He was hit with all the questions one could imagine in that short time, but perhaps the one that I most appreciated was related to his offering to resign twice and President Bush refusing to accept either (as we all know, he did, in fact, tender his resignation a third time and it was accepted).
One of the resignations was offered after Abu Ghraib. You could tell, even now, that Sec. Rumsfeld was still both mad and upset about what had happened there, calling it “perverted”. It had a very negative impact on the image of the military, even if the perception was wrong and he was bothered by that.
He said that after the investigation he looked for someone he could hang it on because he felt someone had to take responsibility for what happened. But looking at the facts in the case there wasn’t really a single person in the chain of command he could validly point too and say “because of him or her, this happened”. He felt it left him no choice but to take responsibility himself. He was in charge, it happened on his watch, the damage was extensive and he thought he should fall on the sword and resign his position. President Bush refused to accept his resignation.
His point was about accountability, something he believes in strongly, but – as many of us have observed – no one seems to take very seriously anymore, especially in DC. He felt then and still does that he should have been the one to be held accountable for the Abu Ghraib fiasco. I thought that was pretty telling about the man and his sense of duty and honor.
Ed Morrissey has a lot more at Hot Air (Ed actually wrote his blog post as we sat there with Rumsfeld – Morrissey is a blogging machine) so be sure to give it a read.
After the meeting began breaking up (and I got my copy of his book signed), he spontaneously offered to take us around the office and show us the memorabilia he’d collected over the years. It was an incredibly impressive tour (picture on the right of yours truly and Ed Morrissey hearing Rumsfeld tell us about each item). This is a guy who has served numerous presidents in various capacities (to include two stints as SecDef) for decades. Additionally, he served as a Navy pilot before getting into public life.
Anyway, one of the pieces of memorabilia that really struck a chord with me was a mangled piece of metal. It was from the airliner that crashed into the Pentagon on 9/11. Rumsfeld had picked that up that day as he toured the damage, had it mounted and hung it on the wall in his office at the Pentagon so he could see it every day and be reminded of the job they had to do (you can see it below on the left– sorry for the photo quality, but you get the idea).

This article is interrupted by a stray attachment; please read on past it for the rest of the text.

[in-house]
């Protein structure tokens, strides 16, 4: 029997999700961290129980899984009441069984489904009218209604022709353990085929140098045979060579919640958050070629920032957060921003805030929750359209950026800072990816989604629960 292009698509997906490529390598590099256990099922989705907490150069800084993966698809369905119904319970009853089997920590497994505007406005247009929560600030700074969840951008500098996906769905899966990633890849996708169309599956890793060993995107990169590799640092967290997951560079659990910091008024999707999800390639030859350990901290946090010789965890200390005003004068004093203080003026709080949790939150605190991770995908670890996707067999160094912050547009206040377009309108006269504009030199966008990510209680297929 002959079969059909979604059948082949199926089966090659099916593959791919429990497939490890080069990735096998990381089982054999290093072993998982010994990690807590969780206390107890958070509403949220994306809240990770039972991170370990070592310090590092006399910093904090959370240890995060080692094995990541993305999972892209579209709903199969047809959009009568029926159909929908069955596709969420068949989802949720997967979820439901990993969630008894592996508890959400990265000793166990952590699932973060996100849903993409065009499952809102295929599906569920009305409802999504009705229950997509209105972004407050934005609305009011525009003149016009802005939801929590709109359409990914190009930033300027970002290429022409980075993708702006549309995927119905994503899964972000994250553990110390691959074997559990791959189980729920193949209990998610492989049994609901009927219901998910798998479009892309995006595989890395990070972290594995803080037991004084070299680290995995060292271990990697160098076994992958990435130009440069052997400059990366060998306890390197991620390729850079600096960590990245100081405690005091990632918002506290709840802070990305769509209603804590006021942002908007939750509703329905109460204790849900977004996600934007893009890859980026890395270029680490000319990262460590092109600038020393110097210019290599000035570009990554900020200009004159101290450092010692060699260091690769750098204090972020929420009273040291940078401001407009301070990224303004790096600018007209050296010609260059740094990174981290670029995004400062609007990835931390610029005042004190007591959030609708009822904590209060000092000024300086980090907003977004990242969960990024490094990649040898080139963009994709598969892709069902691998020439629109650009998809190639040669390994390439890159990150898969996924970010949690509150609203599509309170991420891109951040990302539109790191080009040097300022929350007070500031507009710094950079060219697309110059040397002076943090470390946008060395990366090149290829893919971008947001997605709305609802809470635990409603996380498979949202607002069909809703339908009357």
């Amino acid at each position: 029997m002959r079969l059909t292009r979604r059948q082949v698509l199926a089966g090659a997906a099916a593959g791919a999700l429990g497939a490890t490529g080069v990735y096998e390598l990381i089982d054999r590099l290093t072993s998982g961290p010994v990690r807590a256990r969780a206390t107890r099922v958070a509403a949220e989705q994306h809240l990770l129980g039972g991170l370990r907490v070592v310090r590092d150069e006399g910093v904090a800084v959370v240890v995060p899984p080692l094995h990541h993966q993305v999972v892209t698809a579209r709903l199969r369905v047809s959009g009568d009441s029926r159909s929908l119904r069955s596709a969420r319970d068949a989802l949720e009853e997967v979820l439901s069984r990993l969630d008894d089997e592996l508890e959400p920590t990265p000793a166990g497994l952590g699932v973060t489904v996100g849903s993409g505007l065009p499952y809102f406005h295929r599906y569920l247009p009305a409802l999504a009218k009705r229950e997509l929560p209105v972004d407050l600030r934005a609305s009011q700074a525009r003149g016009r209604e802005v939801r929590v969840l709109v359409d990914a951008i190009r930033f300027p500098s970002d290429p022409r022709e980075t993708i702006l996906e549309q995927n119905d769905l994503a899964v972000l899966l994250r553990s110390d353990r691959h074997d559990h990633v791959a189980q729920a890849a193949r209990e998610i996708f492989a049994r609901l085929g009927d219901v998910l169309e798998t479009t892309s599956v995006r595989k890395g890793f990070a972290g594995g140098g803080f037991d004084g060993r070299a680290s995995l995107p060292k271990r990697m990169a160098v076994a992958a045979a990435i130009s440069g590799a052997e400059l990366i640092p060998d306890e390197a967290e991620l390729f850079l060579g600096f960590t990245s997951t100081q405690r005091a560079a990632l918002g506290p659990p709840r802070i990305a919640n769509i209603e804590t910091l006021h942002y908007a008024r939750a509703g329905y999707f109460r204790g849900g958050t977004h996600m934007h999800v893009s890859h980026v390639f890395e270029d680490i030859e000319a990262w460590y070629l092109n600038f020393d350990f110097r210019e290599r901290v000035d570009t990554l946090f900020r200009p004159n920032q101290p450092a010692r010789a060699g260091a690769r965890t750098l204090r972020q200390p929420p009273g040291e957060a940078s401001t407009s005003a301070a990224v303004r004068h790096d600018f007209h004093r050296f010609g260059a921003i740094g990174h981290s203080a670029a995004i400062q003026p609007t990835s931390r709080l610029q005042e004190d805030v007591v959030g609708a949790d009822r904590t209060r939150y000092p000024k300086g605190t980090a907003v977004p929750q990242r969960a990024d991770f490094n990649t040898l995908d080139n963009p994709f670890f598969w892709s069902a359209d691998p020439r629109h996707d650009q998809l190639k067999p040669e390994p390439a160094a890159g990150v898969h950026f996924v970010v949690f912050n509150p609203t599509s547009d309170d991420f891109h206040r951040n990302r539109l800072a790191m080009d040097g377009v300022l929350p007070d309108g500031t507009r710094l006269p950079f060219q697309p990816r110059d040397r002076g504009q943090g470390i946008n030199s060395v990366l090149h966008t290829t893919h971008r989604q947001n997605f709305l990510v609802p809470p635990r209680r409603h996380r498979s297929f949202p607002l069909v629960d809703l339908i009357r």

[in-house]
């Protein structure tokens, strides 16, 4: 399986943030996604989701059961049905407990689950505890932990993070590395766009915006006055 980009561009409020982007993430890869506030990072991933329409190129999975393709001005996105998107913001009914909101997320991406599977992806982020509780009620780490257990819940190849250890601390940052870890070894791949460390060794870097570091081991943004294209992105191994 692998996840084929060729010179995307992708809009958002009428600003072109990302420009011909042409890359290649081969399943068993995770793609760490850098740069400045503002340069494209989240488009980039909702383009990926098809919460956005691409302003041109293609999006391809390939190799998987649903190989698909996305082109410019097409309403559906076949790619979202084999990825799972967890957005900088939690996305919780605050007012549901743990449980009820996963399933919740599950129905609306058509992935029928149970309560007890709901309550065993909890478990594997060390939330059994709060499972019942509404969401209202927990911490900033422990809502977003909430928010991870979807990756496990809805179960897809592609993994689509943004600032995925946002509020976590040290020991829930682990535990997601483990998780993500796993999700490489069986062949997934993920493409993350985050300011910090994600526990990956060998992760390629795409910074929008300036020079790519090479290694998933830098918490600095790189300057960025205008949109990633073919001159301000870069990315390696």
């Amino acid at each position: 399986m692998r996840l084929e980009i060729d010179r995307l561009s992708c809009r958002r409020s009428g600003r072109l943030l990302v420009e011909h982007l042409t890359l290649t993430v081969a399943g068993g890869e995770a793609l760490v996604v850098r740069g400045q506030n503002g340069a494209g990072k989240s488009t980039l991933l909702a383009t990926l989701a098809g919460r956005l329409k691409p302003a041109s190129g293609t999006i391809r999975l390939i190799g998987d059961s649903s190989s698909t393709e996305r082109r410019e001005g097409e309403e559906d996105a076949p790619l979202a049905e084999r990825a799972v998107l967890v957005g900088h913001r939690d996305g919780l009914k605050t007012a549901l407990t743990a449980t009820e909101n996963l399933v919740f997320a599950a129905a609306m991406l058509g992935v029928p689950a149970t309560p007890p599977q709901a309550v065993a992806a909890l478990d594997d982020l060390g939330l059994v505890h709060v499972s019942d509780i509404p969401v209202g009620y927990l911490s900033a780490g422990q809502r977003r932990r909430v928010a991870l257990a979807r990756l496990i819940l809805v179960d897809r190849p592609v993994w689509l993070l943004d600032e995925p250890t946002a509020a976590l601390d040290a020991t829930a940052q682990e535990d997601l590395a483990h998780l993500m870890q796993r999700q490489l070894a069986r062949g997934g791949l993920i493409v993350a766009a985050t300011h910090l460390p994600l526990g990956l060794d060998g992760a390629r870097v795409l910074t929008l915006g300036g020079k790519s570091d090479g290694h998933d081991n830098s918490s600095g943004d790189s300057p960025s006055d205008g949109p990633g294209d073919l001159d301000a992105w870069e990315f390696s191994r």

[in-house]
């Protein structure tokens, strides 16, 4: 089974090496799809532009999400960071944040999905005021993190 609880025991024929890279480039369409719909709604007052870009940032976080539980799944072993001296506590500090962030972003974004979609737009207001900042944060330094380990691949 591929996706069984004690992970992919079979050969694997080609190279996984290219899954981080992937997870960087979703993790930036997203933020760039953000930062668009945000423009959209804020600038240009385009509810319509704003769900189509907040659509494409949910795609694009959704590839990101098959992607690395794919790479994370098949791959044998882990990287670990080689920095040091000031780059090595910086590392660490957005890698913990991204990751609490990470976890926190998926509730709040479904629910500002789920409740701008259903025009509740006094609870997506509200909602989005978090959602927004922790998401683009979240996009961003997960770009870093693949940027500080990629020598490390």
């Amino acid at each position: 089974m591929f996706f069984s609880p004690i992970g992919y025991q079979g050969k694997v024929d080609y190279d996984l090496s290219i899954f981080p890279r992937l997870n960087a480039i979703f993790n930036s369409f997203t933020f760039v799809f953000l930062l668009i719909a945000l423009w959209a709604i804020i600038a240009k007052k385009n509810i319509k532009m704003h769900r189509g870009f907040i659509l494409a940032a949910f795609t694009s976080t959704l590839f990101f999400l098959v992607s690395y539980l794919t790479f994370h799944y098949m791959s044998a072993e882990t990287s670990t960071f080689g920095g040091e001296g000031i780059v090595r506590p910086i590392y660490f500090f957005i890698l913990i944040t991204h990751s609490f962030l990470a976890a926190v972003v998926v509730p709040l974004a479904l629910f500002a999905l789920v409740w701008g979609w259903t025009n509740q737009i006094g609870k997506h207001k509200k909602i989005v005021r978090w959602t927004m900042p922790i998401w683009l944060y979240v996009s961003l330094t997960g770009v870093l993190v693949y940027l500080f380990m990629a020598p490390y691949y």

And while the meeting had a purpose, to publicize his new book, “Known and Unknown”, it was an event I’ll certainly not forget anytime soon. Later that day, Sec. Rumsfeld received the “Defender of the Constitution” award at CPAC. I think he’s very deserving of the award.
While there were some things I disagreed with him about during his tenure – and I’m certainly not here to pretend there weren’t problems during that time -I have to say my perception of the man changed significantly with this meeting. While I’ve had the book for a couple of days I’ve not had the opportunity to read it in full – only selected parts I was interested in for this meeting. And to all you folks who contributed questions, I apologize, I was only able to ask one and it concerned the “you go to war with the Army you have” comment and the fall out. When I brought it up, he laughed, pointed at me and said, “you’d better not say that in public, you might get in trouble”.
I’m looking forward to reading the book … I feel in know the era and events pretty intimately from the time I spent studying and writing about them. It’s going to be very interesting to read his version (with almost 100 pages of source notes) that was 4 years in the writing. I’ll be sure to post a review here when I finish.
Huge convention. Thus far I’ve seen few familiar faces. I’m mostly trying to get the lay of the land.